For those of you who know someone working to develop autonomous vehicles, here is your chance for a free ride. Manufacturers cannot charge you for riding as a passenger in their test vehicles.

But don’t get too excited. Manufacturers must comply with a series of stringent requirements to test their vehicles, which includes driving them within predefined zones and notifying local authorities of their whereabouts. In other words, free-ranging rideshare services are not yet available for the general population.

Mandatory Requirements to Test Driverless Vehicles: Who is “At Fault”?

Among the many conditions required to obtain a testing permit for driverless vehicles, manufacturers must do the following:

  • Hold a minimum $5 million insurance policy;
  • Coordinate testing locations and conditions with local authorities;
  • Instruct law enforcement on how to interact with the test vehicle and safely remove it from the roadway in case of emergency, and
  • Provide a two-way communication link between any passengers and a remote operator who must continuously monitor the car’s status.

Further, the manufacturer must agree to assume complete liability for any damage causedto the extent that the autonomous vehicle is at-fault in any collision.

This seems to leave a fair amount of wiggle room for the manufacturer. For example, an autonomous vehicle that suddenly brakes to avoid an obstruction could cause a rear-end collision, whereas a human driver would otherwise brake less suddenly to reduce the risk of such a collision. In this case, is the driver following the autonomous vehicle completely at fault? Or should the manufacturer assume some responsibility for programming overly rigid braking rules?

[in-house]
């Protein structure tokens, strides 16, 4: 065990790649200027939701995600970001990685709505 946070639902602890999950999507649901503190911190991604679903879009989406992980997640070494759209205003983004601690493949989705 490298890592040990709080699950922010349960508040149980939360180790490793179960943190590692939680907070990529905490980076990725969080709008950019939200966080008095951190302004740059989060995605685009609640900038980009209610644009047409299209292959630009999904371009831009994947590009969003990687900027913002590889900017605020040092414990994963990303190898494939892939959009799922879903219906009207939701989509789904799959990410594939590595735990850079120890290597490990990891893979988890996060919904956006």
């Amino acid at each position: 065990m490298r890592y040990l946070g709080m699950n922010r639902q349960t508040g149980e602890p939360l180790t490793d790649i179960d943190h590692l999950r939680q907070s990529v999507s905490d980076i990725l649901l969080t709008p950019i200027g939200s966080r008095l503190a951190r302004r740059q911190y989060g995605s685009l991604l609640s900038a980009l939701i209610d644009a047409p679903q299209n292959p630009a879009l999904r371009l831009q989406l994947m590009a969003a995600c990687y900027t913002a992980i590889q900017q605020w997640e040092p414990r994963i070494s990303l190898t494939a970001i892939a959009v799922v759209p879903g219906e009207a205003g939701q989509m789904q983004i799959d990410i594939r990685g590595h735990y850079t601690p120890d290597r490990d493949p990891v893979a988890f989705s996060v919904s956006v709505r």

What if a child jumps into the middle of the road, and the autonomous vehicle swerves and hits a dog in a crosswalk? Is the autonomous vehicle “at-fault” for the dog’s injuries? Should the manufacturer have written “safer” code to prevent this type of accident, and how can we possibly determine that?

There should be mechanisms in place to determine fault when accidents arise. But there’s a problem:

Determining fault may require access to an autonomous vehicle’s proprietary machine learning algorithms, which manufacturers have valid reasons to protect.

(Remember the Apple iPhone case?)

Lawmakers should consider when and how to mandate access to proprietary data and work with manufacturers to establish a clear set of rules. By doing so now, they will save a lot of time, energy, and money when thousands of autonomous vehicles rule the streets.

What About Cyber?

The regulations are missing at least one important element: testing for cyber-attacks. Cars with computers can be hacked, and it’s not hard to do. In 2015, two hackers remotely turned off a Jeep while it was cruising on a highway, and that was not an autonomous vehicle.

Autonomous vehicles will be more reliant on computer systems than ever. That makes them more vulnerable to cyber-attacks than conventional cars. Further, a cyber-attack on an autonomous vehicle could be a lot worse. Because autonomous vehicles must communicate with each other using vehicle-to-vehicle technology, an attack on one car could compromise an entire fleet of 100 autonomous vehicles.

Meanwhile, the proposed regulations for a Permit to Deploy Autonomous Vehicles on Public Streets require only that a manufacturer submit a “certification” that its autonomous vehicle has met industry practices for cyber security:

A certification that the autonomous vehicles have self-diagnostic capabilities that meet current industry best practices for detecting and responding to cyber-attacks, unauthorized intrusions, and false or spurious messages or vehicle control commands. § 228.06 (a)(9).

Industry best practices for cyber-safety have been published by the NHTSA (National Highway Transportation Safety Administration) and Auto-ISAC (Automotive Information Sharing and Analysis Center).

Self-certification may not be enough, especially because manufacturers are rushing to be the first to hit the road with a fully autonomous vehicle. Lawmakers should work with manufacturers to devise a rigorous series of tests which must be satisfied before a Deployment Permit is issued. This may seem burdensome, but it is a necessary cost to ensure a safe and happy public introduction to this wonderful new technology.